posted
12-Jul-07, 11:13
by juno
Avatar for juno
posted about 13 years ago
Has she always had this competitive streak, ro do you think it is, as Shani suggests, a consequence of insecurity? If the latter, then Shani is right.

But I've had to deal with a colleague who was unhealthily competitive: did virtually no actual work but make a lot of noise in meetings, and tried to claim credit for other's successes (most memorably telling me that my experiment had only worked because she had been praying for it to work, and that I ought to be grateful or she won't pray for me in future and therefore my stuff won't work ). Was also forever schmoozing and namedropping.

I wwas given this advice: if she tries to dominate a meeting, tell her very nicely that her suggestions are most welcome and perhaps she can arrange a separate meeting just to consider them? Then(her ego massaged) you can get back to the point of the meeting here and now.
posted
12-Jul-07, 16:52
edited about 11 seconds later
by mango
Avatar for mango
posted about 13 years ago
Message Removed.
posted
13-Jul-07, 11:09
by juno
Avatar for juno
posted about 13 years ago
Your last point is very true, Mango: you have to try to be nice because these people love it if you get wound up. They try really hard to push your buttons.
posted
13-Jul-07, 18:08
by cc
Avatar for cc
posted about 13 years ago
I'm the quietest shyest person myself.
Anyway she probably does need to assert herself if she is more senior than you and has been away, academia is very competitive and she needs to get on get papers etc etc.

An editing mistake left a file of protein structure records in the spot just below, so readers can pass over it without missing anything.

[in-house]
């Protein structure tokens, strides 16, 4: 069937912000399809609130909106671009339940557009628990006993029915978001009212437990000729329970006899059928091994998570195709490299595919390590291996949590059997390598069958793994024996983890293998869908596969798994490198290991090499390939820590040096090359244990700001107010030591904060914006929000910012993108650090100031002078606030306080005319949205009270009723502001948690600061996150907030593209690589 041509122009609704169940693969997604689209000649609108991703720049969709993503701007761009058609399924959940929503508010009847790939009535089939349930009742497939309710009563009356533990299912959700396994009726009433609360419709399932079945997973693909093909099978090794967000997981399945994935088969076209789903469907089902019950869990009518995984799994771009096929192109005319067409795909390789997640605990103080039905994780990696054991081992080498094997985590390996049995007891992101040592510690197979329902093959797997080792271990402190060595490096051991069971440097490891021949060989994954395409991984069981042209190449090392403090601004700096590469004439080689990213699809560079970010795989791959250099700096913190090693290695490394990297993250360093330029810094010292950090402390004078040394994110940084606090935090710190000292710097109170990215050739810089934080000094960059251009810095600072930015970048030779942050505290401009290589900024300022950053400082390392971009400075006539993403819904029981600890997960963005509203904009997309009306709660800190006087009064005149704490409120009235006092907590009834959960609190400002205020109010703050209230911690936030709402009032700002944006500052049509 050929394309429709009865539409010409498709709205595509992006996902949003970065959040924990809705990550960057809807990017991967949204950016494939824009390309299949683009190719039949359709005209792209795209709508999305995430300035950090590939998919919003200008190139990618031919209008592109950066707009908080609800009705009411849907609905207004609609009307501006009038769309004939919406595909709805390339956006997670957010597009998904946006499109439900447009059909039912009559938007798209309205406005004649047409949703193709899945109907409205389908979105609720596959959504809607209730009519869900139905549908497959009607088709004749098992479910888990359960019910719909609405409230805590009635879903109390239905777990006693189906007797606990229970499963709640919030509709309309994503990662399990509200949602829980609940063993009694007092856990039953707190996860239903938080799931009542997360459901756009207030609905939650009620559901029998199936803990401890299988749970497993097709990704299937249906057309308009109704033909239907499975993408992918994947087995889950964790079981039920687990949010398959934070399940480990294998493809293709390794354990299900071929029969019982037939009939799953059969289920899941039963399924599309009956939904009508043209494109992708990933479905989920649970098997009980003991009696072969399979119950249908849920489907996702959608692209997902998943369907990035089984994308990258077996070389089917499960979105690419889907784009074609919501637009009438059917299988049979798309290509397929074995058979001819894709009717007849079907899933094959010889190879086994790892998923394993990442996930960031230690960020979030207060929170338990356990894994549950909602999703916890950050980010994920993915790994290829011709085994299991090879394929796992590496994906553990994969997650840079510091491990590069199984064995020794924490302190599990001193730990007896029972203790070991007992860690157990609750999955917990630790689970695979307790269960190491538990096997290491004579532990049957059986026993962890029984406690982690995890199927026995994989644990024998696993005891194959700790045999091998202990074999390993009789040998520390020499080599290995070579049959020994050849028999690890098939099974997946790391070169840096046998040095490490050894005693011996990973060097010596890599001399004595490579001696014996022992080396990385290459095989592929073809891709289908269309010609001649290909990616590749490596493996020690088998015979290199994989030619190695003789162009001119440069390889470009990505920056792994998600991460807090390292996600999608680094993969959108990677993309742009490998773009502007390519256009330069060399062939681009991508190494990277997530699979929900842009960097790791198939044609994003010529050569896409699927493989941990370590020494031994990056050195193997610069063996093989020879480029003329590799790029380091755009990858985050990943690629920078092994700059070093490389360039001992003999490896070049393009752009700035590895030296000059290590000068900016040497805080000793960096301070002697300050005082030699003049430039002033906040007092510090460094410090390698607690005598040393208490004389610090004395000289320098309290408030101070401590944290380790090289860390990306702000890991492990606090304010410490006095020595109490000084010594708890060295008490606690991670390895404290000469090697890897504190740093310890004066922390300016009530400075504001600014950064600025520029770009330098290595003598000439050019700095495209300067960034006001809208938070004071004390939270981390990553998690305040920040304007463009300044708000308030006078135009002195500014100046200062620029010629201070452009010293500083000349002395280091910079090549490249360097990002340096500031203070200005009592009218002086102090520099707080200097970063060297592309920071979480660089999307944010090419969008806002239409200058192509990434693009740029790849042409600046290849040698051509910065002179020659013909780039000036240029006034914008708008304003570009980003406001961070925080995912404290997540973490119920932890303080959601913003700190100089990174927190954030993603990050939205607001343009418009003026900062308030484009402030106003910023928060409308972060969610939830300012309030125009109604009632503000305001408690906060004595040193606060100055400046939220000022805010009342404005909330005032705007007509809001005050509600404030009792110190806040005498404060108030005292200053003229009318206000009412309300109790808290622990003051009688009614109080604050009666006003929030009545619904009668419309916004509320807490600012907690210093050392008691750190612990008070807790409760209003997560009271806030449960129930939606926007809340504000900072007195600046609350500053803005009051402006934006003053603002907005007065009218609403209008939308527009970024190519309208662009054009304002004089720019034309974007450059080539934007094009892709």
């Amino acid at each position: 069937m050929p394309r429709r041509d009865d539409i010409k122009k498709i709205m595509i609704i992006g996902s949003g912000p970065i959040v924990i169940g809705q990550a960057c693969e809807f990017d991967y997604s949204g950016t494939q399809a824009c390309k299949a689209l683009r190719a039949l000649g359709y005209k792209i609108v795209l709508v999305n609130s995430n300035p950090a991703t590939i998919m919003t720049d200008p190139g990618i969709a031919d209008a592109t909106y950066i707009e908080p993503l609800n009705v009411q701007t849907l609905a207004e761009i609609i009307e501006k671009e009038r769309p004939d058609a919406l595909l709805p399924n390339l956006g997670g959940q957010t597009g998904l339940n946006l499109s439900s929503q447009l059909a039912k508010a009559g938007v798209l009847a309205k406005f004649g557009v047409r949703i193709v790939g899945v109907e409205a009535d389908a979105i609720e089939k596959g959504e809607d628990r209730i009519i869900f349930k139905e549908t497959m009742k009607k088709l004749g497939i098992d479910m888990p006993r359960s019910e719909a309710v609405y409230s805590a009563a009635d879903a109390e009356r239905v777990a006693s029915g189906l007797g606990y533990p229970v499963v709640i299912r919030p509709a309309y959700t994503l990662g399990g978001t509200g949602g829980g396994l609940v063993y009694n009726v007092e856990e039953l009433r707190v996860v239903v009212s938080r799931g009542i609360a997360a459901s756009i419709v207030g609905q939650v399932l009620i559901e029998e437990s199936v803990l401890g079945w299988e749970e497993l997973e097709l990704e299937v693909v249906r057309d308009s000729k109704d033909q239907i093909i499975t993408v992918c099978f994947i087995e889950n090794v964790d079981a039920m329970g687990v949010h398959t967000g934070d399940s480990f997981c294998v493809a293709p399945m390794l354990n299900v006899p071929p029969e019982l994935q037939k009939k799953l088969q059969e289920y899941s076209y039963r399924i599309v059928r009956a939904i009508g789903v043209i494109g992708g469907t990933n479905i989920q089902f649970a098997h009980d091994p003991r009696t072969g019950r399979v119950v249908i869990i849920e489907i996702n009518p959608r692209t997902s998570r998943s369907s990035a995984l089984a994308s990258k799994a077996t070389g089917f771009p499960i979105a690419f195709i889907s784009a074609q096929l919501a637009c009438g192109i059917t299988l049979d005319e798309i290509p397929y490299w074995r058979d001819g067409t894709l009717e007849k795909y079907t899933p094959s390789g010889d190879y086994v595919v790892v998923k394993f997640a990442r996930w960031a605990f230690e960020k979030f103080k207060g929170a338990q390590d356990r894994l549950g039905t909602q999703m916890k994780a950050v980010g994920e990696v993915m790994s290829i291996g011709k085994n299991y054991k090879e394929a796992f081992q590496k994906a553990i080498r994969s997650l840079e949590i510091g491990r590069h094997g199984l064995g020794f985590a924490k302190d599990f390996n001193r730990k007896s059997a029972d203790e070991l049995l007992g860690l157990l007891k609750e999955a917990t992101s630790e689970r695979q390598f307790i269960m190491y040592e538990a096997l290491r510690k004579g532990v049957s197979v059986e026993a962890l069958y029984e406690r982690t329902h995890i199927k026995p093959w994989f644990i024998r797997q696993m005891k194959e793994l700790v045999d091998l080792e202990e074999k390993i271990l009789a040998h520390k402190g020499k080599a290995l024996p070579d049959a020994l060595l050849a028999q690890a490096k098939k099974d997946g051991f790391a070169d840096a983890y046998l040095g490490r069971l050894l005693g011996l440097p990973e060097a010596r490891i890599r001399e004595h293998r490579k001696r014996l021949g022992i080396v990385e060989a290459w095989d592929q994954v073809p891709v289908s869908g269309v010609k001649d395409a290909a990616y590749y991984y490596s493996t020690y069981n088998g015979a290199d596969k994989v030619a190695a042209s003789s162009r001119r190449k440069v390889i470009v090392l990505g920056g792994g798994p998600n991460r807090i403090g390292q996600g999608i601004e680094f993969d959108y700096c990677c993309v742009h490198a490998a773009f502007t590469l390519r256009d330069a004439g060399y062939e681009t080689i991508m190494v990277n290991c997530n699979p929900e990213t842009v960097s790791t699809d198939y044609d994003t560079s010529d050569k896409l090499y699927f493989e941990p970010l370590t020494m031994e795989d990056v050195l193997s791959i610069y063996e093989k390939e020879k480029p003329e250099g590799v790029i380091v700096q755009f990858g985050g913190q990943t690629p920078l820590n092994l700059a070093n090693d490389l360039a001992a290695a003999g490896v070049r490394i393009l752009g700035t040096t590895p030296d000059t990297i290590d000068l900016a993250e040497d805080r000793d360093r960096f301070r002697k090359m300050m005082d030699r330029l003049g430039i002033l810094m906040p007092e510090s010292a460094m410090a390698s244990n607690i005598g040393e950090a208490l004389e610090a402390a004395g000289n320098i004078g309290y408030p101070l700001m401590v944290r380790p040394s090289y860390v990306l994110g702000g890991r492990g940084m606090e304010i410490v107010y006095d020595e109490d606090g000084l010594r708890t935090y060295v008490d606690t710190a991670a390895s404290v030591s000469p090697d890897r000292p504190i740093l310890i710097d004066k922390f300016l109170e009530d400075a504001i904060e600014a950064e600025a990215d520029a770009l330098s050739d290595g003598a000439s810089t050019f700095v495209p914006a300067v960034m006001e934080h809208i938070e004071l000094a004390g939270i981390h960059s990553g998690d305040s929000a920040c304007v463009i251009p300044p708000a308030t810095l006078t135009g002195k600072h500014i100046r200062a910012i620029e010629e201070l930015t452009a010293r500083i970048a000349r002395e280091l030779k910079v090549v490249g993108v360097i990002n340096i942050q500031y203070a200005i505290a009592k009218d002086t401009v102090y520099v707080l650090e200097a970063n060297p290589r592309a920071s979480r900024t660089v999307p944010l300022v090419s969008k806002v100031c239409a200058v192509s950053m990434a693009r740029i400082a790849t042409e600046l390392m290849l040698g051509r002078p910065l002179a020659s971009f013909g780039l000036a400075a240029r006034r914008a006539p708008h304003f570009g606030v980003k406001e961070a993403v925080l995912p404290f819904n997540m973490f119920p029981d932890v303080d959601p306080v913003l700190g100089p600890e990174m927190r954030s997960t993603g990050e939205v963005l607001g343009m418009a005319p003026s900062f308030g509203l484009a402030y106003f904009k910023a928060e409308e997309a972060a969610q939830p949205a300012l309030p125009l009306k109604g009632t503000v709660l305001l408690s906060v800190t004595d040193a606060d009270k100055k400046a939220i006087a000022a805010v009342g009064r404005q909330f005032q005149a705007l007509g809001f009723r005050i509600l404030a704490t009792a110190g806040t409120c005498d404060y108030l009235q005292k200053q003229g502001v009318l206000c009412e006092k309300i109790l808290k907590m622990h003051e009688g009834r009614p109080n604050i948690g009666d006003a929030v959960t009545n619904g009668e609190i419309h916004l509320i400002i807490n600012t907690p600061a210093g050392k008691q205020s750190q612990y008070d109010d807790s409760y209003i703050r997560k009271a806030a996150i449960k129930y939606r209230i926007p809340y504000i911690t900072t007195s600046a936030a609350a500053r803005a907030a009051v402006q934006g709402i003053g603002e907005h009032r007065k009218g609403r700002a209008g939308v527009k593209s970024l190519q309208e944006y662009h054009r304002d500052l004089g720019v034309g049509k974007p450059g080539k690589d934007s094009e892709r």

Thinking laterally could you say you like her style in discussions or like blah that she does, and could she teach you to be more like that, or have discussions just with you. It has the advantage you are clued up on what she will talk about to other people.
You could talk to other people about work to gain confidence and practice getting your ideas across.
posted
22-Oct-08, 01:06
Avatar for pineapple_dance
posted about 12 years ago
Hello everyone!

I really need some help...my name's Kate and I'm studying Geography at Southampton University. I've finally made it to my last year and since my friend just gave birth to a gorgeous baby girl, I've decided to do my dissertation on the 2007 Maternity Leave Act and how it affects women returning to work. I really need some mums to fill out my online questionnaire though!!

It takes about 10 minutes, is all completely anonymous and I would be so grateful if you could spare your time to fill it out for me. It's quite an interesting topic to chat about with fellow mums too...is longer maternity leave a good thing or just unncessary?

My only requirements are
a) you're female and have given birth to at least one child (regardless of when)
b) you took maternity leave from work to give birth
c) your worked in the UK

Please click on the link below/copy and paste into your browser to answer the survey!

www.surveymonkey.com/s.aspx?sm=JxDbmc6JRiTmWieeDrva1g_3d_3d

Thank you so so much! My e-mail is also on the questionnaire if you have any queries, or you can reply on here.

Kate
posted
22-Oct-08, 07:50
edited about 10 seconds later
by golfpro
Avatar for golfpro
posted about 12 years ago
Jeez...ONCE was enough. You didn't need to put it in every post! I'm assuming this relates to something undergraduate anyway.